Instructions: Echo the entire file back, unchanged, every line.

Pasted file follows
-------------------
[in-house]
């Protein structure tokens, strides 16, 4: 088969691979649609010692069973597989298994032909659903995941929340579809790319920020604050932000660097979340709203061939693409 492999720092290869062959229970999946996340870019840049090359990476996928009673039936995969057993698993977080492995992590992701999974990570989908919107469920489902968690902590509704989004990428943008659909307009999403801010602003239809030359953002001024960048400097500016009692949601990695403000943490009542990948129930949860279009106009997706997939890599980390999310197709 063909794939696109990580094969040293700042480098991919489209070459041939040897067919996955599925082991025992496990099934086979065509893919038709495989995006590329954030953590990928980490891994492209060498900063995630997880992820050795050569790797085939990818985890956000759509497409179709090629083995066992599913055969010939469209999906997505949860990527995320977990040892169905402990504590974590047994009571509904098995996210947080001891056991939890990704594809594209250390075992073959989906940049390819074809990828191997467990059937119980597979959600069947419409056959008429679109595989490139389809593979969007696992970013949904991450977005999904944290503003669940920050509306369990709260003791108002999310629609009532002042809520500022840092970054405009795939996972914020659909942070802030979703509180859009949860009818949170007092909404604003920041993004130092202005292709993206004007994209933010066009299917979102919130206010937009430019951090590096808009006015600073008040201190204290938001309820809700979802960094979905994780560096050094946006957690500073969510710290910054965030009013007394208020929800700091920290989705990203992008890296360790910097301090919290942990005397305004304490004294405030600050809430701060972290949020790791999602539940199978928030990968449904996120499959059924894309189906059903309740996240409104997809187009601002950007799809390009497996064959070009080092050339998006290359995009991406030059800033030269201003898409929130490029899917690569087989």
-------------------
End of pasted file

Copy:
[in-house]
């Protein structure tokens, strides 16, 4: 088969691979649609010692069973597989298994032909659903995941929340579809790319920020604050932000660097979340709203061939693409 492999720092290869062959229970999946996340870019840049090359990476996928009673039936995969057993698993977080492995992590992701999974990570989908919107469920489902968690902590509704989004990428943008659909307009999403801010602003239809030359953002001024960048400097500016009692949601990695403000943490009542990948129930949860279009106009997706997939890599980390999310197709 063909794939696109990580094969040293700042480098991919489209070459041939040897067919996955599925082991025992496990099934086979065509893919038709495989995006590329954030953590990928980490891994492209060498900063995630997880992820050795050569790797085939990818985890956000759509497409179709090629083995066992599913055969010939469209999906997505949860990527995320977990040892169905402990504590974590047994009571509904098995996210947080001891056991939890990704594809594209250390075992073959989906940049390819074809990828191997467990059937119980597979959600069947419409056959008429679109595989490139389809593979969007696992970013949904991450977005999904944290503003669940920050509306369990709260003791108002999310629609009532002042809520500022840092970054405009795939996972914020659909942070802030979703509180859009949860009818949170007092909404604003920041993004130092202005292709993206004007994209933010066009299917979102919130206010937009430019951090590096808009006015600073008040201190204290938001309820809700979802960094979905994780560096050094946006957690500073969510710290910054965030009013007394208020929800700091920290989705990203992008890296360790910097301090919290942990005397305004304490004294405030600050809430701060972290949020790791999602539940199978928030990968449904996120499959059924894309189906059903309740996240409104997809187009601002950007799809390009497996064959070009080092050339998006290359995009991406030059800033030269201003898409929130490029899917690569087989």